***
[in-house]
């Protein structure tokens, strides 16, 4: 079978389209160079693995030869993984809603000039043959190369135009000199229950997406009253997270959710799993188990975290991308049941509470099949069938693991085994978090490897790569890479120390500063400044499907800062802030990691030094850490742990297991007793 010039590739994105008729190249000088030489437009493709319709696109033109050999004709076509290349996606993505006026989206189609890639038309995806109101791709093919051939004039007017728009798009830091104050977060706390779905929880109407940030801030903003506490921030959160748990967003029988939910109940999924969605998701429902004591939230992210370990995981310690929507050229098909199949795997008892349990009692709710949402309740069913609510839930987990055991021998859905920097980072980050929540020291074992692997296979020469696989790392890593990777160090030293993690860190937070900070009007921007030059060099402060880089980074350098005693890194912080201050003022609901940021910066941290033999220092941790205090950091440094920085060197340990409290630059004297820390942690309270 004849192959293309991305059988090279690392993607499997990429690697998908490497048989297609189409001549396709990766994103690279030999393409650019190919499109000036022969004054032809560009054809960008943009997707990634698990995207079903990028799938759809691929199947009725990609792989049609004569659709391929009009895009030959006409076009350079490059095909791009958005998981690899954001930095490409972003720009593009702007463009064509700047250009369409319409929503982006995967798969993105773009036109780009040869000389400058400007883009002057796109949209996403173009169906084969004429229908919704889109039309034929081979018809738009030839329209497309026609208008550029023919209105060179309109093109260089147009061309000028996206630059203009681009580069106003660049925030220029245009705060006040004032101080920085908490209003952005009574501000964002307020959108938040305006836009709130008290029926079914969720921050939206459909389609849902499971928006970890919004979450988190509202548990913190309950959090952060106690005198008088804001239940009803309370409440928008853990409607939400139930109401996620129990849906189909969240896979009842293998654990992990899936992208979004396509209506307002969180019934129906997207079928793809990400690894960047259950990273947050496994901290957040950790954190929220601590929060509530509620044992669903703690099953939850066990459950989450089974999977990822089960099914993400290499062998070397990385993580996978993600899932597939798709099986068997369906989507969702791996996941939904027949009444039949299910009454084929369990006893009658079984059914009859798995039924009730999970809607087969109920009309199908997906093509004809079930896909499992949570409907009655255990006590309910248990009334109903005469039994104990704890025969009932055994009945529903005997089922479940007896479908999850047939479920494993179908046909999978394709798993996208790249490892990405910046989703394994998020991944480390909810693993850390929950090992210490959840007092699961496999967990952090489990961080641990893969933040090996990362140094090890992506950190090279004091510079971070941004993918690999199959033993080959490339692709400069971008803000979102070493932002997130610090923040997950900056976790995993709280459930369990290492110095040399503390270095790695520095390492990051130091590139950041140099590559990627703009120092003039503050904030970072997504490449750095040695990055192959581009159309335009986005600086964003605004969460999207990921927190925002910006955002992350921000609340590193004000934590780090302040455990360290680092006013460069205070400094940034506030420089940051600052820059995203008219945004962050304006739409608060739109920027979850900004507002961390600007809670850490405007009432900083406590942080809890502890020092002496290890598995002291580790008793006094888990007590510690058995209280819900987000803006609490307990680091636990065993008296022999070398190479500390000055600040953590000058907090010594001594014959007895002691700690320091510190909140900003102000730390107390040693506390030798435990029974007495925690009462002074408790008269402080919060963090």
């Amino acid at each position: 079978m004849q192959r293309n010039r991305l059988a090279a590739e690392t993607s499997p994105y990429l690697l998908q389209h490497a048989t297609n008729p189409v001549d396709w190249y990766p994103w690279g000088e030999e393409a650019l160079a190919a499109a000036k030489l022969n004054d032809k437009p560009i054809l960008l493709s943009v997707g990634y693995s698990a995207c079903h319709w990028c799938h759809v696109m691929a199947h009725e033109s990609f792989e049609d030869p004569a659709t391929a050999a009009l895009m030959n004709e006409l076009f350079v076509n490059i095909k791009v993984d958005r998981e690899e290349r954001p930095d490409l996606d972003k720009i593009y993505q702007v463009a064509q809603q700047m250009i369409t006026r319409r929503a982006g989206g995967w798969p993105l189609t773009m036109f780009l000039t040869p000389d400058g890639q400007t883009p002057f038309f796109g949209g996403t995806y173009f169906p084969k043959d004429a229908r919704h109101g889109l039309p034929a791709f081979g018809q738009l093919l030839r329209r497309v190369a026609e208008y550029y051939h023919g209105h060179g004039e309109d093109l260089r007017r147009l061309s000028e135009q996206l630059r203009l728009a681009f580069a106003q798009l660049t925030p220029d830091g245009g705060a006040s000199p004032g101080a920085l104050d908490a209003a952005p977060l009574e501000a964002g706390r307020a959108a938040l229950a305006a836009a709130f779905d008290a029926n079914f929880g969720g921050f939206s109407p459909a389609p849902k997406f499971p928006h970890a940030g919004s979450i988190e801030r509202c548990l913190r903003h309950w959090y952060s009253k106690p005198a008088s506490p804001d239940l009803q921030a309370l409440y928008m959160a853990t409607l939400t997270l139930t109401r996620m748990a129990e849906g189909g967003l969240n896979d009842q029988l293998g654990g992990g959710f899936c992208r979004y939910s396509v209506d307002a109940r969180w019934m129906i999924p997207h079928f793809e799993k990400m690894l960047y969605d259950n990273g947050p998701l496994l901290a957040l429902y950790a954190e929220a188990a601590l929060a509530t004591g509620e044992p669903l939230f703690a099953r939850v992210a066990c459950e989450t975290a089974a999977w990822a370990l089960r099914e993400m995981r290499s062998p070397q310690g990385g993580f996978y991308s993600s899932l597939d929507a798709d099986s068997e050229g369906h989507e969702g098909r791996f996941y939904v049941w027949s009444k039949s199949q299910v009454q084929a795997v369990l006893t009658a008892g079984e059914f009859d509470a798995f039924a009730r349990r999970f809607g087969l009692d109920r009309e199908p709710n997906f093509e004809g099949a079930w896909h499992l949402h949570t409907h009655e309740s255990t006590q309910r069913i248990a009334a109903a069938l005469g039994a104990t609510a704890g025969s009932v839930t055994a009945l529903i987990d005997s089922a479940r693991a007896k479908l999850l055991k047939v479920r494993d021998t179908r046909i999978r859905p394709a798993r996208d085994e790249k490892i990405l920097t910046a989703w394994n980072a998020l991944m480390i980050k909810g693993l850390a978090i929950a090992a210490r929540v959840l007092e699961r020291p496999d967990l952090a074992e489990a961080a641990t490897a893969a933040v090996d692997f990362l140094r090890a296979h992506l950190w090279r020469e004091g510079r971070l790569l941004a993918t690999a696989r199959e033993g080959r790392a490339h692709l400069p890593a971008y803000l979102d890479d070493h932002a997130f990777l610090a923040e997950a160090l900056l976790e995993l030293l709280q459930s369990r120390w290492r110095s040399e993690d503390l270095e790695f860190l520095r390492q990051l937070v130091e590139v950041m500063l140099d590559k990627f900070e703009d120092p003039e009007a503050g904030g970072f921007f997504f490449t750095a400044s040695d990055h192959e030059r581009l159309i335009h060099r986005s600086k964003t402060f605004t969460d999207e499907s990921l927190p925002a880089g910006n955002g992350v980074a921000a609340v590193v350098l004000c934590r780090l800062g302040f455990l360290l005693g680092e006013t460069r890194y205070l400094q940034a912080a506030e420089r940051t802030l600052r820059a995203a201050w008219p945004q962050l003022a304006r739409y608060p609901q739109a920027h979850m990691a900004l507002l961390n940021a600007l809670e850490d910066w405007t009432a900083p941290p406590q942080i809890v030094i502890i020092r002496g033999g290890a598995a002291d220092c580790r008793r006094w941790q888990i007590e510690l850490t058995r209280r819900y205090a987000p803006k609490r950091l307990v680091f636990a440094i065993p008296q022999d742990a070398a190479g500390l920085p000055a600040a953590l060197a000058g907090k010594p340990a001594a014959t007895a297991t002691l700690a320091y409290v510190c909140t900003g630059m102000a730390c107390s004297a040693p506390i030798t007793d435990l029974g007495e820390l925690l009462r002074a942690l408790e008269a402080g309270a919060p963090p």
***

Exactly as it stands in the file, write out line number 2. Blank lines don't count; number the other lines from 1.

């Protein structure tokens, strides 16, 4: 079978389209160079693995030869993984809603000039043959190369135009000199229950997406009253997270959710799993188990975290991308049941509470099949069938693991085994978090490897790569890479120390500063400044499907800062802030990691030094850490742990297991007793 010039590739994105008729190249000088030489437009493709319709696109033109050999004709076509290349996606993505006026989206189609890639038309995806109101791709093919051939004039007017728009798009830091104050977060706390779905929880109407940030801030903003506490921030959160748990967003029988939910109940999924969605998701429902004591939230992210370990995981310690929507050229098909199949795997008892349990009692709710949402309740069913609510839930987990055991021998859905920097980072980050929540020291074992692997296979020469696989790392890593990777160090030293993690860190937070900070009007921007030059060099402060880089980074350098005693890194912080201050003022609901940021910066941290033999220092941790205090950091440094920085060197340990409290630059004297820390942690309270 004849192959293309991305059988090279690392993607499997990429690697998908490497048989297609189409001549396709990766994103690279030999393409650019190919499109000036022969004054032809560009054809960008943009997707990634698990995207079903990028799938759809691929199947009725990609792989049609004569659709391929009009895009030959006409076009350079490059095909791009958005998981690899954001930095490409972003720009593009702007463009064509700047250009369409319409929503982006995967798969993105773009036109780009040869000389400058400007883009002057796109949209996403173009169906084969004429229908919704889109039309034929081979018809738009030839329209497309026609208008550029023919209105060179309109093109260089147009061309000028996206630059203009681009580069106003660049925030220029245009705060006040004032101080920085908490209003952005009574501000964002307020959108938040305006836009709130008290029926079914969720921050939206459909389609849902499971928006970890919004979450988190509202548990913190309950959090952060106690005198008088804001239940009803309370409440928008853990409607939400139930109401996620129990849906189909969240896979009842293998654990992990899936992208979004396509209506307002969180019934129906997207079928793809990400690894960047259950990273947050496994901290957040950790954190929220601590929060509530509620044992669903703690099953939850066990459950989450089974999977990822089960099914993400290499062998070397990385993580996978993600899932597939798709099986068997369906989507969702791996996941939904027949009444039949299910009454084929369990006893009658079984059914009859798995039924009730999970809607087969109920009309199908997906093509004809079930896909499992949570409907009655255990006590309910248990009334109903005469039994104990704890025969009932055994009945529903005997089922479940007896479908999850047939479920494993179908046909999978394709798993996208790249490892990405910046989703394994998020991944480390909810693993850390929950090992210490959840007092699961496999967990952090489990961080641990893969933040090996990362140094090890992506950190090279004091510079971070941004993918690999199959033993080959490339692709400069971008803000979102070493932002997130610090923040997950900056976790995993709280459930369990290492110095040399503390270095790695520095390492990051130091590139950041140099590559990627703009120092003039503050904030970072997504490449750095040695990055192959581009159309335009986005600086964003605004969460999207990921927190925002910006955002992350921000609340590193004000934590780090302040455990360290680092006013460069205070400094940034506030420089940051600052820059995203008219945004962050304006739409608060739109920027979850900004507002961390600007809670850490405007009432900083406590942080809890502890020092002496290890598995002291580790008793006094888990007590510690058995209280819900987000803006609490307990680091636990065993008296022999070398190479500390000055600040953590000058907090010594001594014959007895002691700690320091510190909140900003102000730390107390040693506390030798435990029974007495925690009462002074408790008269402080919060963090």